A weightlifting champion and anti-apartheid campaigner, who lived in Twickenham, has died aged 84.
Chris de Broglio lived in Cole Park Road between 1966 and 1985, during which time he contributed to South Africa's expulsion from the Olympic Games.
Together with colleague and friend Dennis Brutus, he founded the South African Non-Racial Olympic Committee (Sanroc), a key factor in the demise of apartheid.
He was born in Mauritius in May 1930 before migrating to South Africa to study accountancy in Durban.
Between 1950 and 1962, he competed in weightlifting championships and became South African champion.
During that time he came into contact with the growing apartheid movement in the country and became involved in non-racial weightlifting events, leading the whites-only federation to threaten him with expulsion.
While working for international airline UTA, he arranged for Sanroc chairman John Harris to slip security police and lobby an International Olympic Committee (IOC) meeting.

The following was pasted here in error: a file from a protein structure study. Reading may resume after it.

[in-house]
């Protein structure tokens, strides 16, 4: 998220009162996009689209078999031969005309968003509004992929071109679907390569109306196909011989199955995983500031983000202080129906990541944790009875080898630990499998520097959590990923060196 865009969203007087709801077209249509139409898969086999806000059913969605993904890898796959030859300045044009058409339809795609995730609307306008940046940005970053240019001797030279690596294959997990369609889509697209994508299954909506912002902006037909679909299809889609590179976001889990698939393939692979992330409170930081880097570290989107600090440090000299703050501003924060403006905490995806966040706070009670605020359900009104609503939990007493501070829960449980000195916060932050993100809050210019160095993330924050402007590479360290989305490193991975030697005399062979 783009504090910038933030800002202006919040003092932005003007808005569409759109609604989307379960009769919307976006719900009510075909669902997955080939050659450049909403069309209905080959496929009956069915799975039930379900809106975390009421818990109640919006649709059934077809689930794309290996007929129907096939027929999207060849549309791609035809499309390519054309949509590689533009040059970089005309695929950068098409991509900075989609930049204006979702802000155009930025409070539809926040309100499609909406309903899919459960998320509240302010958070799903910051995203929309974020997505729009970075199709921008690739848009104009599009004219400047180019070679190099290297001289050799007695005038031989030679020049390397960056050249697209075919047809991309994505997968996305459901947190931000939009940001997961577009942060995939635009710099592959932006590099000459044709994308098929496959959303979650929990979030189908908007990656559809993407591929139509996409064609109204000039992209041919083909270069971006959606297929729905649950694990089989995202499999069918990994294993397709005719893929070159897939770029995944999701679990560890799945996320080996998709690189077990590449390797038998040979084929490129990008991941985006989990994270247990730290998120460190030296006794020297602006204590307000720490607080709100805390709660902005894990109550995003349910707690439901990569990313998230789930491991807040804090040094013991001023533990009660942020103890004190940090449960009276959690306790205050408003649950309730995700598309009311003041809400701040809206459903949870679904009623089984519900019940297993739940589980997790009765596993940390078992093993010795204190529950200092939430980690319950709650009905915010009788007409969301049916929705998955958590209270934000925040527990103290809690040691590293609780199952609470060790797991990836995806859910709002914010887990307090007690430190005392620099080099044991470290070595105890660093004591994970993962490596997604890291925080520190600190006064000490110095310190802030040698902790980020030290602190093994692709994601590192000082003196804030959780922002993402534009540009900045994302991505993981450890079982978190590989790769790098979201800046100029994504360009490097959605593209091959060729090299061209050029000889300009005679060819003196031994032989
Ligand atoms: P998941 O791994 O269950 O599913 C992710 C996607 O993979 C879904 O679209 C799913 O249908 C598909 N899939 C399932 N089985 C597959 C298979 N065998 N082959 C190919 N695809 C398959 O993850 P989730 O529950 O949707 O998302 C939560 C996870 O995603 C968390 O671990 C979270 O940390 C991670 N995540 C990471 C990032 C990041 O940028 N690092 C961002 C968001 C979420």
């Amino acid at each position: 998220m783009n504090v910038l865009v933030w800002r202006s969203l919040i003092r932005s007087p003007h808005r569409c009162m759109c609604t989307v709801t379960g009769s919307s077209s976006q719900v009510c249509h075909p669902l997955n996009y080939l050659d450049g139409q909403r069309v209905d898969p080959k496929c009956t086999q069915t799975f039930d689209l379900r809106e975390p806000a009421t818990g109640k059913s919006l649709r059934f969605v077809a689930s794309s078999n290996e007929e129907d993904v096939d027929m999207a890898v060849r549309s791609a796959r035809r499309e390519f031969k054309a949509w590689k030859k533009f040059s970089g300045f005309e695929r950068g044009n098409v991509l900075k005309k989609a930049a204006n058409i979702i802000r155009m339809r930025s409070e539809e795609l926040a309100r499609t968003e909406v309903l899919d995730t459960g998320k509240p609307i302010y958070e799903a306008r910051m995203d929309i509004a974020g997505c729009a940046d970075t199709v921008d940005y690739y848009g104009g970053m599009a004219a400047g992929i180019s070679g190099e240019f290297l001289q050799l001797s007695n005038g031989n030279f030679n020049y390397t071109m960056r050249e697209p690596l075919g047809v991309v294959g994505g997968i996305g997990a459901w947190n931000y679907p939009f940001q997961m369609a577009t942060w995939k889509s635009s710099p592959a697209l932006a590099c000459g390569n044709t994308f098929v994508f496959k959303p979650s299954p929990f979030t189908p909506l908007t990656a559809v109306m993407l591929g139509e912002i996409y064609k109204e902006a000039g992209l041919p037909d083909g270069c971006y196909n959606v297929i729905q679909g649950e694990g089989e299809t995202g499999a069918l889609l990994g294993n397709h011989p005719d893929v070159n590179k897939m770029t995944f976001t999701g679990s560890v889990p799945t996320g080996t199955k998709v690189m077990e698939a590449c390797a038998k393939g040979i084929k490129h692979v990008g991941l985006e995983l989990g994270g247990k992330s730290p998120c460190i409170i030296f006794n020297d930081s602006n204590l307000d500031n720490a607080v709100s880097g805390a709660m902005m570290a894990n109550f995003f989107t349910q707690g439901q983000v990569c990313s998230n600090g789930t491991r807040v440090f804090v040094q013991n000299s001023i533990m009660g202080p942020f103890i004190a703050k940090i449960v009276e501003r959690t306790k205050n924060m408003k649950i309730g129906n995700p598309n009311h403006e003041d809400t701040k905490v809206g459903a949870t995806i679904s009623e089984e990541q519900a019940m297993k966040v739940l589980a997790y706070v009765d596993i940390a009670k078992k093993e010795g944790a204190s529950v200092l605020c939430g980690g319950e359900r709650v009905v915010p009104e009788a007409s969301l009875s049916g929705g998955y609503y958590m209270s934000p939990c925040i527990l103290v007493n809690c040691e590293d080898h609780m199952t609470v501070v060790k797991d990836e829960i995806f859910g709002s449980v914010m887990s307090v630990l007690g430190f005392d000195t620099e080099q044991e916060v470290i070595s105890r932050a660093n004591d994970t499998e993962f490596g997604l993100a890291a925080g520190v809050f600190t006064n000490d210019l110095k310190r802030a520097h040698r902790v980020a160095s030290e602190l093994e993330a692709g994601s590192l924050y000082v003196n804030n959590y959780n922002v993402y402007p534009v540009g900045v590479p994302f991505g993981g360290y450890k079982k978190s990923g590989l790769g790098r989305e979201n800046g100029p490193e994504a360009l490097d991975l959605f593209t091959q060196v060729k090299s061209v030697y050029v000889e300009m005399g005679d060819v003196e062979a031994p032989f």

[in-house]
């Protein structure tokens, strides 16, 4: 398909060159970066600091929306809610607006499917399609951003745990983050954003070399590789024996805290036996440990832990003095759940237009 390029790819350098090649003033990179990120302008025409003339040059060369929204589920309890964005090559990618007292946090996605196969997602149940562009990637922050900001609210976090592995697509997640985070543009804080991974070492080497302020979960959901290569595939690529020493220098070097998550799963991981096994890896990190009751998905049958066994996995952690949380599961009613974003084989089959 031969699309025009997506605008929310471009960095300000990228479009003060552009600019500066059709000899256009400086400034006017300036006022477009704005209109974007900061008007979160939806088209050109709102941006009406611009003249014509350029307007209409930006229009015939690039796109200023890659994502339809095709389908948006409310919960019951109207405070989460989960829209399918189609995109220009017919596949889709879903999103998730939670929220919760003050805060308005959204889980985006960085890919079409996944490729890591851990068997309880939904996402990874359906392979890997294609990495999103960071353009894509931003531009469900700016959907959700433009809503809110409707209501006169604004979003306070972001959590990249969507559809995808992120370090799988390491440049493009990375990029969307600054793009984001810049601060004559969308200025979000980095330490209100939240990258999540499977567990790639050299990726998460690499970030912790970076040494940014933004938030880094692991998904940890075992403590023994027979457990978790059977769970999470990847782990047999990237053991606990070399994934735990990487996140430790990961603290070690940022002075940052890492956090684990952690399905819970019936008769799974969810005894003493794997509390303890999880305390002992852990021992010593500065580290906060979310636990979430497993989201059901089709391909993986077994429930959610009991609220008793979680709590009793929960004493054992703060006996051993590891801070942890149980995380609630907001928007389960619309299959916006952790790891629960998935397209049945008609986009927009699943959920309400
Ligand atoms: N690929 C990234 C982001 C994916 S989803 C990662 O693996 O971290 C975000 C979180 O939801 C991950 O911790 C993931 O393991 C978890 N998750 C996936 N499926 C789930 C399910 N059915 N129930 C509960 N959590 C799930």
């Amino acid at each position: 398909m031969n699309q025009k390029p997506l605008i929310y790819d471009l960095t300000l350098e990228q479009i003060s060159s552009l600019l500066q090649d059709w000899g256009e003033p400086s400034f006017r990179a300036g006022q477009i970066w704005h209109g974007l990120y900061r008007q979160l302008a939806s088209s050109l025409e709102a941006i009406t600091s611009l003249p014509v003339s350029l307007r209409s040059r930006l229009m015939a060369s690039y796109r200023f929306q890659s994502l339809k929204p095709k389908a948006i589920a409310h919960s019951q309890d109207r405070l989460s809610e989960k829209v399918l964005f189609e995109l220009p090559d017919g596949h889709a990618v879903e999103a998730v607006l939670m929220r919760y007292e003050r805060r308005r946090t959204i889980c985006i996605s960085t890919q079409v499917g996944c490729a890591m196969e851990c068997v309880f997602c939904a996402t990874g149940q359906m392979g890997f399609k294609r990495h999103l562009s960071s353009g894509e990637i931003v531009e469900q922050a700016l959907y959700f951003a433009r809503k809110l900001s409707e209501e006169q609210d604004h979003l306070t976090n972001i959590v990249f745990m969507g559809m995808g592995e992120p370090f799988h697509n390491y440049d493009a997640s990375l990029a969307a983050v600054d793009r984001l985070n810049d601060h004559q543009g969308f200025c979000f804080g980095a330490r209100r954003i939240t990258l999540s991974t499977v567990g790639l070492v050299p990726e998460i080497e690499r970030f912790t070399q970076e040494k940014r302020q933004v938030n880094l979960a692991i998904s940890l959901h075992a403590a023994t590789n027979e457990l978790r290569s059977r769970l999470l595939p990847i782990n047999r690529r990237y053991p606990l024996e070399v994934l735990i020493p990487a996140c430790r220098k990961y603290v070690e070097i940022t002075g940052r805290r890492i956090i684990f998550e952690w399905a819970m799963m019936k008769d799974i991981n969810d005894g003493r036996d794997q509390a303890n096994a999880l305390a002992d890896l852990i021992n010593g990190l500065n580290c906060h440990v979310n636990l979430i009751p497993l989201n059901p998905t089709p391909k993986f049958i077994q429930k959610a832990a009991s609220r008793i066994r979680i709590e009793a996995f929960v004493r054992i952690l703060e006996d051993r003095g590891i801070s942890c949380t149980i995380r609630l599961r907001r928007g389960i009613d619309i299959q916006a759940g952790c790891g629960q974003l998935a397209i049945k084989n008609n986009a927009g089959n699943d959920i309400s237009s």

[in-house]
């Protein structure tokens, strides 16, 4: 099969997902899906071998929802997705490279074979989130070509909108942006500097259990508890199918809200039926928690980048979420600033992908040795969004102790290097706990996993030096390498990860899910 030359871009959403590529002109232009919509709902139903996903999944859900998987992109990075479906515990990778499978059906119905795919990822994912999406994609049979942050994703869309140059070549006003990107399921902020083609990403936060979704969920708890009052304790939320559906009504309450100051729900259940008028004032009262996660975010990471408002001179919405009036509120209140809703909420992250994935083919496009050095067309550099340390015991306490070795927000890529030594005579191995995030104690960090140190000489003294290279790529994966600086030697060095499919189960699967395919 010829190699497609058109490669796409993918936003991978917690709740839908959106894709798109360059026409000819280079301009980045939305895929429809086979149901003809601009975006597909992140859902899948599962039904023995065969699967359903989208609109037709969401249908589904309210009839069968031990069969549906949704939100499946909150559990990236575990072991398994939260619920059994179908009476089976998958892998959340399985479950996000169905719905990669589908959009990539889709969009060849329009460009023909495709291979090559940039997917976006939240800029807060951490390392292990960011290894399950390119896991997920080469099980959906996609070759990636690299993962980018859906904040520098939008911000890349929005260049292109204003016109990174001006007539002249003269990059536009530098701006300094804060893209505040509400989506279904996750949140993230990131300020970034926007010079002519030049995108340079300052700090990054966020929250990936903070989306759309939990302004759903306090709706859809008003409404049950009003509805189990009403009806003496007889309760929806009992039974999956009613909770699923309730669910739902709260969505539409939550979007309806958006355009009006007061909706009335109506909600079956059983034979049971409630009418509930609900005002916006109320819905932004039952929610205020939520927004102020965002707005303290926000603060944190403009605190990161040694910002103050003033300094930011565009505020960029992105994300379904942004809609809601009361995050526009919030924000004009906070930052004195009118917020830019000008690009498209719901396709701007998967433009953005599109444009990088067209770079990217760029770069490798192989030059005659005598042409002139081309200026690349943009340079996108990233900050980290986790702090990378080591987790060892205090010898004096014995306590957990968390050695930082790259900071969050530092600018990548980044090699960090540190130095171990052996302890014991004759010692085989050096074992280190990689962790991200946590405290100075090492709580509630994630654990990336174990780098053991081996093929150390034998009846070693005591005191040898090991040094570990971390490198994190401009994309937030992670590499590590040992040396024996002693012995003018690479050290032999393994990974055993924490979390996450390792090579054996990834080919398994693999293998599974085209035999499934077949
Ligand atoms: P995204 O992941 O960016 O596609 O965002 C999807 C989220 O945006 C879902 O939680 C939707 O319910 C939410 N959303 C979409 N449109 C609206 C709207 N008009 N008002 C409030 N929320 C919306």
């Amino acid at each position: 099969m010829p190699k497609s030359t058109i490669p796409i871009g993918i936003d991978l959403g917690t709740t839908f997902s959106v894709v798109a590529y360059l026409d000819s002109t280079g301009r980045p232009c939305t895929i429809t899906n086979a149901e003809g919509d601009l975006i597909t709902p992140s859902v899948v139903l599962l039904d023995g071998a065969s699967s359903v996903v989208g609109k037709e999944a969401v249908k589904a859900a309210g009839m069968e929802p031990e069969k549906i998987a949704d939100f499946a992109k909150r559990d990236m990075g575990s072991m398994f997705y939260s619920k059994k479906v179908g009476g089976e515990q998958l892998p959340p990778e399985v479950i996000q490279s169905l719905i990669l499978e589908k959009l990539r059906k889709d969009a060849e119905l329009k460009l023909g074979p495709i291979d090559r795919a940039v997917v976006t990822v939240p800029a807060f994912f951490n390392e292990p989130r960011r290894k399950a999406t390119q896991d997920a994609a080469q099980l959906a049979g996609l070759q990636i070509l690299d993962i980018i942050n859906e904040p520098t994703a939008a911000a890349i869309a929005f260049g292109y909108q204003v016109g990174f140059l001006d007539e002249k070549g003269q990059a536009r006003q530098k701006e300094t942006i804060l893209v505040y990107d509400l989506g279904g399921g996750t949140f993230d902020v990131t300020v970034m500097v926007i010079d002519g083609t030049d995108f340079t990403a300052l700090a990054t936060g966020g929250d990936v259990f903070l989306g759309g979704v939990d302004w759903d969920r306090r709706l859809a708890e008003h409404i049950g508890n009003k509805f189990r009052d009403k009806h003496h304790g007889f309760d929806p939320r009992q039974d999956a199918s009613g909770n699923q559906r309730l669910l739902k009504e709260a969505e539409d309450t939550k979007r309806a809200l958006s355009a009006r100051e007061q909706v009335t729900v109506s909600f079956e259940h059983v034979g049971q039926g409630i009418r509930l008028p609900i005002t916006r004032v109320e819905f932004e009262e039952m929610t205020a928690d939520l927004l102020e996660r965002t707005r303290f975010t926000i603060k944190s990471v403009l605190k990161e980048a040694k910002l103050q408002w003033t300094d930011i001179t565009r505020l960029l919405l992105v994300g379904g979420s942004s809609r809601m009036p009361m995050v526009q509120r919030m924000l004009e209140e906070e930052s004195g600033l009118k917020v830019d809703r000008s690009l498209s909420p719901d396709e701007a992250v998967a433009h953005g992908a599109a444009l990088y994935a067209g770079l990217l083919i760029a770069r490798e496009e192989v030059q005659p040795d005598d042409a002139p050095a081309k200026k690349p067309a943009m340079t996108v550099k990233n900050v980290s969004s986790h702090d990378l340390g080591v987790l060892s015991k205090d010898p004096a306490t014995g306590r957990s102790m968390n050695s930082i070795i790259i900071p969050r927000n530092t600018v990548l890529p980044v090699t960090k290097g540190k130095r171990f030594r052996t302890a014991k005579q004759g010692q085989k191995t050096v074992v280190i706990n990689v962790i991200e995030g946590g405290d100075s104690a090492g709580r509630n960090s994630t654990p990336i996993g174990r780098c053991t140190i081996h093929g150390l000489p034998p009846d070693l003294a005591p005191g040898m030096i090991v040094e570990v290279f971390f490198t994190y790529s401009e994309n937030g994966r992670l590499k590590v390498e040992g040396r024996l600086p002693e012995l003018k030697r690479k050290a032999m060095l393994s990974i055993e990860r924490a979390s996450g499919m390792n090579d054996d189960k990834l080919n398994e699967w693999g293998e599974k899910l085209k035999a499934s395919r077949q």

The campaign was a success and South Africa was excluded from the 1964 Olympics in Tokyo while the nation was also banned from world football.
Growing harassment from security police led to de Broglio's exile to London - Twickenham, specifically.
A Sanroc-in-exile committee was set up and continued their good work by ensuring South Africa was, once again, unable to enter the Olympics in 1968.
His family home, in Cole Park Road, was used to distribute over 100 tickets for demonstrators to invade the pitch during a Springboks match at Twickenham stadium in December 1969.
Threats to disrupt a 1970 cricket tour, together with Sanroc organising a boycott by African, Asian and Caribbean countries of the Commonwealth Games in Edinburgh, caused the tour's cancellation.
South Africa was ultimately expelled from global sport in 1970, highlighted by the late Nelson Mandela as being a pivotal moment in bringing down apartheid.
Mr de Broglio was awarded the Olympic Order in 1997 in recognition of his work against racism in sport. He moved back to Mauritius and later Corsica.
He died on July 12.
Daughter Chantal de Broglio said she would never forget her father's compassion and generosity.
She said: "His kindness a generosity was beyond reproach, he was always there for people who needed help or who needed to come to England.
"As well as his passion for the cause that he believed in, he was also a brilliant chef.
"He would cook dishes of all nationalities - for example, if he went to a Russian restaurant, he would come back and practise it at home."
De Broglio married June von Solms in 1954 and she died of cancer in 1982.
He married second wife Renee Duval in 1988 and is survived by six children, 11 grandchildren and five great-grandchildren.